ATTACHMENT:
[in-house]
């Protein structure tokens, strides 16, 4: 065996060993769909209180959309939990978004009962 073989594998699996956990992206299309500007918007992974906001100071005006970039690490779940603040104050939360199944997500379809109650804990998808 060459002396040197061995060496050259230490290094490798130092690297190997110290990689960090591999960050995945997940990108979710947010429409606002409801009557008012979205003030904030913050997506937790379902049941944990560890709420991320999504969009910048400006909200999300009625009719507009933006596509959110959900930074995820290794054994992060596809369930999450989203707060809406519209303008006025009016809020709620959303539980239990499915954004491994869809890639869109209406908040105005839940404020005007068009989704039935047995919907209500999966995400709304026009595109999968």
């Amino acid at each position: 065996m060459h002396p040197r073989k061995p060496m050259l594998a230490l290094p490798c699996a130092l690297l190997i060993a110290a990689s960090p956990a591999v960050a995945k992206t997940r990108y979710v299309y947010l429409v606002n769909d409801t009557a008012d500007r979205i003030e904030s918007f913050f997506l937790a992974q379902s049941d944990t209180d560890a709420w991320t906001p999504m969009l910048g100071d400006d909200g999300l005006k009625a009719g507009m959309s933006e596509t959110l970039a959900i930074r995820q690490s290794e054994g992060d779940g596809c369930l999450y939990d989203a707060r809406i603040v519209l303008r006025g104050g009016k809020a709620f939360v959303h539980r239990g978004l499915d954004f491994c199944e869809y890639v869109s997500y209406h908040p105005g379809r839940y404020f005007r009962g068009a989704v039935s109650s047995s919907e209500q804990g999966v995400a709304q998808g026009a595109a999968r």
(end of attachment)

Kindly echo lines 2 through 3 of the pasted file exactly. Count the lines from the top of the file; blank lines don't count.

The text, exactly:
């Protein structure tokens, strides 16, 4: 065996060993769909209180959309939990978004009962 073989594998699996956990992206299309500007918007992974906001100071005006970039690490779940603040104050939360199944997500379809109650804990998808 060459002396040197061995060496050259230490290094490798130092690297190997110290990689960090591999960050995945997940990108979710947010429409606002409801009557008012979205003030904030913050997506937790379902049941944990560890709420991320999504969009910048400006909200999300009625009719507009933006596509959110959900930074995820290794054994992060596809369930999450989203707060809406519209303008006025009016809020709620959303539980239990499915954004491994869809890639869109209406908040105005839940404020005007068009989704039935047995919907209500999966995400709304026009595109999968």
């Amino acid at each position: 065996m060459h002396p040197r073989k061995p060496m050259l594998a230490l290094p490798c699996a130092l690297l190997i060993a110290a990689s960090p956990a591999v960050a995945k992206t997940r990108y979710v299309y947010l429409v606002n769909d409801t009557a008012d500007r979205i003030e904030s918007f913050f997506l937790a992974q379902s049941d944990t209180d560890a709420w991320t906001p999504m969009l910048g100071d400006d909200g999300l005006k009625a009719g507009m959309s933006e596509t959110l970039a959900i930074r995820q690490s290794e054994g992060d779940g596809c369930l999450y939990d989203a707060r809406i603040v519209l303008r006025g104050g009016k809020a709620f939360v959303h539980r239990g978004l499915d954004f491994c199944e869809y890639v869109s997500y209406h908040p105005g379809r839940y404020f005007r009962g068009a989704v039935s109650s047995s919907e209500q804990g999966v995400a709304q998808g026009a595109a999968r």